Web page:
Dreams And Their Meaning





The Bible speaks of dreams as being sometimes prophetic, or suggestive

of future events.



This belief has prevailed in all ages and countries, and there are

numerous modern examples, apparently authenticated, which would appear

to favor this hypothesis.



The interpretation of dreams was a part of the business of the

soothsayers at the royal courts of Egypt, Babylon and other ancient

nations.



Dreams and visions have attracted the attention of mankind of every age

and nation. It has been claimed by all nations, both enlightened and

heathen, that dreams are spiritual revelations to men; so much so, that

their modes of worship have been founded upon the interpretation of

dreams and visions. Why should we discard the interpretation of dreams

while our mode of worship, faith and knowledge of Deity are founded upon

the interpretation of the dreams and visions of the prophets and seers

of old.



Dreams vividly impressed upon the mind are sure to be followed by some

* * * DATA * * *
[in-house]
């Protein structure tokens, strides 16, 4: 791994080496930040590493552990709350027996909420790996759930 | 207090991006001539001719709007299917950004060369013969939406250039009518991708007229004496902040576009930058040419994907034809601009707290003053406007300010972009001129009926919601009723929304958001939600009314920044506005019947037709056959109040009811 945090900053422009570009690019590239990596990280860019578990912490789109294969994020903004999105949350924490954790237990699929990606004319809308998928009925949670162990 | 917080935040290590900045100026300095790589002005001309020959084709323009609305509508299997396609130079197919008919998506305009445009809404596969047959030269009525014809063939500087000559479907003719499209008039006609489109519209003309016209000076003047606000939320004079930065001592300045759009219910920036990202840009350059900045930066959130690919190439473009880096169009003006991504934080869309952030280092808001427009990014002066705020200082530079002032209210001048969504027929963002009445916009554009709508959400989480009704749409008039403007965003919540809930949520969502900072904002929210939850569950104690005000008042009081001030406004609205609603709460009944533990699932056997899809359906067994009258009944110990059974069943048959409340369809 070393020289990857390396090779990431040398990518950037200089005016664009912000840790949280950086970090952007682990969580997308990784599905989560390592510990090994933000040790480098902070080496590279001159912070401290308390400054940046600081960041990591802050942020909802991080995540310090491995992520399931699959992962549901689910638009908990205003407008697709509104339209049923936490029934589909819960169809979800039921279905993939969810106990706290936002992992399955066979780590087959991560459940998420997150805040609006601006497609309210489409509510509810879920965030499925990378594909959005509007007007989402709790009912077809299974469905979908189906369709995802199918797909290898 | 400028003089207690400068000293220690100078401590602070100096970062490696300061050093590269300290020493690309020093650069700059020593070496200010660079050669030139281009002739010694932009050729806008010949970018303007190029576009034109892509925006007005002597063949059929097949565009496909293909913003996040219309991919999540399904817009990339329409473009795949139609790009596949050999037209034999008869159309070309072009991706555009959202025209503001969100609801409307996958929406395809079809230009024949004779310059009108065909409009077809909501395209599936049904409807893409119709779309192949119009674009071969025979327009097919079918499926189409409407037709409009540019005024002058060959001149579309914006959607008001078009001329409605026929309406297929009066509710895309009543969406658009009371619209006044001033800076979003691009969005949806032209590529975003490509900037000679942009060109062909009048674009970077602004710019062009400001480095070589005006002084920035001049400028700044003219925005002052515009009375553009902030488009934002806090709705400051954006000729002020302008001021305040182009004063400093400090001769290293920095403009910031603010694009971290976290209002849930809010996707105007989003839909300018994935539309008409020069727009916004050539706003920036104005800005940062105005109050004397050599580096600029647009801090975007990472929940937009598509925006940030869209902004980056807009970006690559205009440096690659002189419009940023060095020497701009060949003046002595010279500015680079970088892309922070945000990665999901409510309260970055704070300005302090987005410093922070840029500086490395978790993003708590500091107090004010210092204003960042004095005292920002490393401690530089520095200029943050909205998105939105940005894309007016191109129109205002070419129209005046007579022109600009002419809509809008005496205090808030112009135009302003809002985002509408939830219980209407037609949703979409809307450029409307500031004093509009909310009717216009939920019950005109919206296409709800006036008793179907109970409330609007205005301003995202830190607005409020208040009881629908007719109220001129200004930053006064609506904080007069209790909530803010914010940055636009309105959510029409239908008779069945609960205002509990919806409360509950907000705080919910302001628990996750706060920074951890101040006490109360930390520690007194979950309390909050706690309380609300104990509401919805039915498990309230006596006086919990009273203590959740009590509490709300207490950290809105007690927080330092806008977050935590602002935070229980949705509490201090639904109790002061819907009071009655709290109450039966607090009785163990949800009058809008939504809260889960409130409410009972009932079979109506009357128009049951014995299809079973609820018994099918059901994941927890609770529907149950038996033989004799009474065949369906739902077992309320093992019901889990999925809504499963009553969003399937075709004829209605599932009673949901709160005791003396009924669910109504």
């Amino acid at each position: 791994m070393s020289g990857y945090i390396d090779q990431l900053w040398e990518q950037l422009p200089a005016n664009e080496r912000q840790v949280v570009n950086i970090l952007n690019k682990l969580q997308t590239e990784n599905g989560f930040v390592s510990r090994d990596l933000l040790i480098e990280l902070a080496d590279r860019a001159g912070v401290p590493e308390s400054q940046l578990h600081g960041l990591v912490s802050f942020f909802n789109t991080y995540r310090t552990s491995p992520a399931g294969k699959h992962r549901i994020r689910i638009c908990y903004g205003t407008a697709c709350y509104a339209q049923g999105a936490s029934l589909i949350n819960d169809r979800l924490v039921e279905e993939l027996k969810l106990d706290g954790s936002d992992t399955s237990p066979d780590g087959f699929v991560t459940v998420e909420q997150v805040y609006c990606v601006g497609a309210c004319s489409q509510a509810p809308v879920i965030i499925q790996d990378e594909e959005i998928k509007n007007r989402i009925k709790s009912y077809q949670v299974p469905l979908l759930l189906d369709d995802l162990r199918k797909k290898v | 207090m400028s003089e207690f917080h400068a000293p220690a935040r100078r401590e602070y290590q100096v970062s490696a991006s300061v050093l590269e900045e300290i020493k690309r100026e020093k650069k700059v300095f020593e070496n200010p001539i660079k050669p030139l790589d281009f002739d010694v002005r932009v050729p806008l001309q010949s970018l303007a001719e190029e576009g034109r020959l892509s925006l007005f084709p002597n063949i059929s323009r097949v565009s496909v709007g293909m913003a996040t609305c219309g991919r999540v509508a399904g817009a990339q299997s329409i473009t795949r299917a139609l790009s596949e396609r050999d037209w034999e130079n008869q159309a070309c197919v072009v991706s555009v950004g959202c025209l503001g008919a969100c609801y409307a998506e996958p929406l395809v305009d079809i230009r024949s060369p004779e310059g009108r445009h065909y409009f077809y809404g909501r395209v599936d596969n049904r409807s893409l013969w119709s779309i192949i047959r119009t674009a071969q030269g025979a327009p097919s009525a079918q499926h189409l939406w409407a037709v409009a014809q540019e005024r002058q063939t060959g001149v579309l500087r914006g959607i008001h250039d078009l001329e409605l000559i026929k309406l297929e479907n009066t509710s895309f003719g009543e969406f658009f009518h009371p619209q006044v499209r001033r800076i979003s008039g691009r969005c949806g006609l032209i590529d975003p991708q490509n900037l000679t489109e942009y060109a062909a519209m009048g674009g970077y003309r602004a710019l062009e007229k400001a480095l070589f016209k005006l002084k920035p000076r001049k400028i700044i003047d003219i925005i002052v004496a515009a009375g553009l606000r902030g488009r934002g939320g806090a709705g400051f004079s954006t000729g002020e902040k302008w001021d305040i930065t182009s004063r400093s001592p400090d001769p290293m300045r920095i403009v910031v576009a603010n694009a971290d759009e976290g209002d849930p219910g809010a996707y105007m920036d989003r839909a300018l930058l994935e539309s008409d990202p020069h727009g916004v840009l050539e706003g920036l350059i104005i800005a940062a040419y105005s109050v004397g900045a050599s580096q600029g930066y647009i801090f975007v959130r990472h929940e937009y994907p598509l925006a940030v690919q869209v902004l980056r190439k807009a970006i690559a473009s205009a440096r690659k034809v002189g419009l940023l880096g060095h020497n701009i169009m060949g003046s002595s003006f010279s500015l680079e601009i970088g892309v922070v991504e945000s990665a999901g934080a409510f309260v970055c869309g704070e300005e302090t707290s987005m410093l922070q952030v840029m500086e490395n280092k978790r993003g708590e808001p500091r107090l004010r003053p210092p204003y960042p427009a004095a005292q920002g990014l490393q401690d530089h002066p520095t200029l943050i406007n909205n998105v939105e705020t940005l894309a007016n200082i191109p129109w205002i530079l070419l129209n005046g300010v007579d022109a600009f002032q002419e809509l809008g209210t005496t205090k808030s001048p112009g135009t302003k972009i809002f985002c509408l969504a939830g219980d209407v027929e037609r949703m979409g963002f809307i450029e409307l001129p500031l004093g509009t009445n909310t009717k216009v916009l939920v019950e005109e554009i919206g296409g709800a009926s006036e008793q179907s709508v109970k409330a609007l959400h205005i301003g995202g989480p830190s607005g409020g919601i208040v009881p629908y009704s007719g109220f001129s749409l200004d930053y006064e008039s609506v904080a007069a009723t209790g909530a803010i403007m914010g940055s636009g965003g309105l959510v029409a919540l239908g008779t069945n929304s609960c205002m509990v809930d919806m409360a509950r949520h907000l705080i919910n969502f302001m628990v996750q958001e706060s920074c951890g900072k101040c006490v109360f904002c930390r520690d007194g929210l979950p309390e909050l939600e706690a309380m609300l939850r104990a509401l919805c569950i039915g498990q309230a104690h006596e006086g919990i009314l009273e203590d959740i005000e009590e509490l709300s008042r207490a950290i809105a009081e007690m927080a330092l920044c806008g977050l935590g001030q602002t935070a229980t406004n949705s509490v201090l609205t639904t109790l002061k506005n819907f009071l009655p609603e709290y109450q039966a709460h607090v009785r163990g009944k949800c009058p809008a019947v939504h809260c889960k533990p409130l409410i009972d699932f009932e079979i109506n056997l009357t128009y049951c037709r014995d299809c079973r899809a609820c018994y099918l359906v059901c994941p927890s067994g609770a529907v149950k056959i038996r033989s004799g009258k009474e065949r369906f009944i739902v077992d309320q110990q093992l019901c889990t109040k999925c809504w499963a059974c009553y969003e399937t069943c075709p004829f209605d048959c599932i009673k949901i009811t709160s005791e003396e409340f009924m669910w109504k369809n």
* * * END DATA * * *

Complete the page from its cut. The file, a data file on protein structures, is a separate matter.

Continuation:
event.



We read in the Holy Scripture the revelation of the Deity to His chosen

people, through the prophet Joel: And it shall come to pass, afterward,

that I will pour out My Spirit on all flesh, and your sons and your

daughters shall prophesy, your old men shall dream dreams, your young

men shall see visions, and also upon the servants and the handmaids in

those days will I pour out My Spirit. (Joel ii, 28.)



Both sacred and profane history contain so many examples of the

fulfilment of dreams that he who has no faith in them must be very

skeptical indeed.



Hippocrates says that when the body is asleep the soul is awake, and

transports itself everywhere the body would be able to go; knows and

sees all that the body could see or know were it awake; that it touches

all that the body could touch. In a word, it performs all the actions

that the body of a sleeping man could do were he awake.



A dream, to have a significance, must occur to the sleeper while in

healthy and tranquil sleep. Those dreams of which we have not a vivid

conception, or clear remembrance, have no significance.



Those of which we have a clear remembrance must have formed in the mind

in the latter part of the night, for up to that time the faculties of

the body have been employed in digesting the events of the day.





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